What an interesting quarter to say the least. The unpredictable last three months significantly aided in completing the third worst start to a year for the markets in the last century. Increased worry around inflation and a recession were the primary catalysts to what we just experienced. Regardless of persistent inflation or officially entering a recession, a meaningful level of those concerns was reflected in year-to-date declines. While there is a myriad of additional macro factors at play, the focus for this quarterly letter will be specifically on inflation and the intertwined topic of a recession.
Inflation is running at the highest level in the last 40 years. The FOMC was using low rates as an accelerant to economic growth coming out of the financial crisis and doubled down on this strategy through Covid. With no other considerations to account for, this tactic can work with the counterweight being rate increases to temper that growth over time. Combining supply chain reconciliation with record fiscal stimulation and an energy shock, results in the historically high period of inflation (~8.5% year over year) we see currently. Now the FOMC is forced to try and get ahead of runaway inflation by aggressively raising rates in the hope of avoiding a recession.
The simple measure of a recession is defined by subsequent quarters of negative growth in GDP. Note that the largest component of domestic GDP is consumption at around 70%. Government spending and business investment make up the majority remaining elements. Since consumption is the largest component of GDP, understanding the strength of the consumer is imperative. With unemployment low, wages beginning to rise, and debt service ratios at historic lows, a case can be made that the US economy is slowing but a deep, destructive recession is avoidable. The most volatile portion of GDP spending is Business Investment, and when companies cut capital expenditures and pause new productive projects out of fear, the business cycle sours. It remains to be seen how businesses will respond in the near term.
The equity and bond markets struggled in the first half of the year in the ambiguity around all of this. When the Federal Reserve raised the overnight interest rate in March (fighting inflation), and broadcasted loudly that more rate increases totaling 3% would follow rapidly, interest rates across all maturities rose dramatically. Understandably, a repricing of all investable assets adjusts when underlying discount rates and capital costs cause growth rates to change. This is very normal through economic cycles and works in both directions. The debate is the degree of downward adjustments, to account for a deceleration.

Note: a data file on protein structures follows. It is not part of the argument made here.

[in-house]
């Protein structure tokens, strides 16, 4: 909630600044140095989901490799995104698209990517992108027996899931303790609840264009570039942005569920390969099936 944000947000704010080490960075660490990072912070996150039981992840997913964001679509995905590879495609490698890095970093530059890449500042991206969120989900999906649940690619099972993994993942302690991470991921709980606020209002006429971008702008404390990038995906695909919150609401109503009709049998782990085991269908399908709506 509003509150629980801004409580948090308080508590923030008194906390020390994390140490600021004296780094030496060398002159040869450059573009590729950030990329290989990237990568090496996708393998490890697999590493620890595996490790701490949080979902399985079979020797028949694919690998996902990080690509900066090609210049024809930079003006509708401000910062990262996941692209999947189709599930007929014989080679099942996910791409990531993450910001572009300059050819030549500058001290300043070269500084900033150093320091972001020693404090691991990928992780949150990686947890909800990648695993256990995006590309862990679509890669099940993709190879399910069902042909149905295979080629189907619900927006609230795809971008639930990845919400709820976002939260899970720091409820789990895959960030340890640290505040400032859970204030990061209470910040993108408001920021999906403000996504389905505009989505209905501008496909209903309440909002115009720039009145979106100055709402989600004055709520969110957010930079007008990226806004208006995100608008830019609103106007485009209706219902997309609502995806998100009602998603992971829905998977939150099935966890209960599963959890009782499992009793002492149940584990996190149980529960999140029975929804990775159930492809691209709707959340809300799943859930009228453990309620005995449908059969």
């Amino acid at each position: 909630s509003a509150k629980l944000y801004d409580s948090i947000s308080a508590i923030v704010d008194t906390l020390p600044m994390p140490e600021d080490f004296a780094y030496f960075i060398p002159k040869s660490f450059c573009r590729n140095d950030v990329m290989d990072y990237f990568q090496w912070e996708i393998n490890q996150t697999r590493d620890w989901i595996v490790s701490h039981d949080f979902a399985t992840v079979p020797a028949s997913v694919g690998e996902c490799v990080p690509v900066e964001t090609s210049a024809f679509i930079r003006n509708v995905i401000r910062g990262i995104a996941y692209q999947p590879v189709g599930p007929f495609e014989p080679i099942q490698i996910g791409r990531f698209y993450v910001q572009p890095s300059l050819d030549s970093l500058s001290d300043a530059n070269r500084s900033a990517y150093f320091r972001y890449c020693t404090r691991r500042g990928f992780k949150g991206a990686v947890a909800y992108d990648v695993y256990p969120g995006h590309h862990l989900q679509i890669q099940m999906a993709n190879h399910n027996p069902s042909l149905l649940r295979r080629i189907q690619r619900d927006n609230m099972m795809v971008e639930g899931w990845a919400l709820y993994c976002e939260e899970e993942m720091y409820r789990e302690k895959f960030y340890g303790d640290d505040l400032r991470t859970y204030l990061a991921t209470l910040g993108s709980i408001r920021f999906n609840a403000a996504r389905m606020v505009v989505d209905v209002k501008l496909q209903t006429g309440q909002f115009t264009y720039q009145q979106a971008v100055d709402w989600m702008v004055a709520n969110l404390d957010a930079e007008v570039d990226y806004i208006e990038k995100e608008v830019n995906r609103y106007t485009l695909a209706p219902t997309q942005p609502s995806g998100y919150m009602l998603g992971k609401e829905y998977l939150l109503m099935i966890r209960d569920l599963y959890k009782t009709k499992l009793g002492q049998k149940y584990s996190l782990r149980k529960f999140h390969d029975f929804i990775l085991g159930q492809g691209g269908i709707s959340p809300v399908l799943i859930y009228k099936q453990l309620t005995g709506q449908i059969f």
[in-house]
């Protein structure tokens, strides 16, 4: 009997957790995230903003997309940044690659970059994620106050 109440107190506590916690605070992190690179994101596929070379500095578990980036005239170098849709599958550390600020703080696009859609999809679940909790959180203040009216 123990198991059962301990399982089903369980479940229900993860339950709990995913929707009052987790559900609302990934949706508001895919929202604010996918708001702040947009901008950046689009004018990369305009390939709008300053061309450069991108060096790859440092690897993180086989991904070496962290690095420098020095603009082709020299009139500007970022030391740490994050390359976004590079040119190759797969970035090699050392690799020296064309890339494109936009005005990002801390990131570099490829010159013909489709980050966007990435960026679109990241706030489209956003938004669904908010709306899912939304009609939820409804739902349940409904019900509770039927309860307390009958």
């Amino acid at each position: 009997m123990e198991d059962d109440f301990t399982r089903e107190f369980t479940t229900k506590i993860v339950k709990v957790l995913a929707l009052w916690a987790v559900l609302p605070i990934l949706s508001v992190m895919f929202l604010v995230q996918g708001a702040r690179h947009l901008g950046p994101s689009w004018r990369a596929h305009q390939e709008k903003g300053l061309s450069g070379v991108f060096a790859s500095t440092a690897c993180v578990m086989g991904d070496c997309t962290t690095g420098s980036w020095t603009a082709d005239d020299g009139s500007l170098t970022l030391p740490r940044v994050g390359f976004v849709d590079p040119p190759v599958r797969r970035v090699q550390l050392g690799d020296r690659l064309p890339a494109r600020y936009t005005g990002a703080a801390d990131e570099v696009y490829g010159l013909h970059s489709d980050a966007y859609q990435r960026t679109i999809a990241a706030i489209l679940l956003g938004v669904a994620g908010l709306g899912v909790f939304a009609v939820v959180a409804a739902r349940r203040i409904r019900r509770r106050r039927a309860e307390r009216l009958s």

This brings me back to the level of foreshadowing that has occurred to date. Any asset that had growth characteristics was penalized because the sustainability of that growth is now in question. Significant multiple contraction occurred for equities and now reflect a more historical average. The next phase is understanding the adjustments to profitability in which the multiples are applied. The back half of 2022 is where this component will play out and the beginning of a bottoming process can occur. It is not to say the bottom is in, but the magnitude of the declines does reflect a forward expectation of high inflation and relevant slowing in the economy. Said differently, the fears around inflation and a recession are somewhat baked into what we see today.
As it pertains to the fixed income markets, the unprecedented pace of rate increases caused bonds to act in high correlation to equity declines like no period in history. Stabilization in the bond market is happening and creating more attractive yield forecasting for re-entry into what should be a more normalized relationship between fixed income and equities.
During the quarter we were able to do some tax-loss harvesting in taxable accounts and strengthen positioning towards global value where quality dividend payments are a focus. We hold this posture and feel it is too early to chase growth simply because of how poorly performance has been year-to-date.
In our fixed income portfolios, yields are getting slightly better in investment grade products. Rates remain relatively low but are improving, which sets the stage for strategic additions in portfolios where bond diversification makes sense.
Since all portfolio strategies are unique to your personal planning objectives, we look forward to discussing specific allocation changes in our next one-on-one meeting.
As always, our Team is available for any questions you might have. We remain humble for the trust you have placed in us to assist in your planning needs.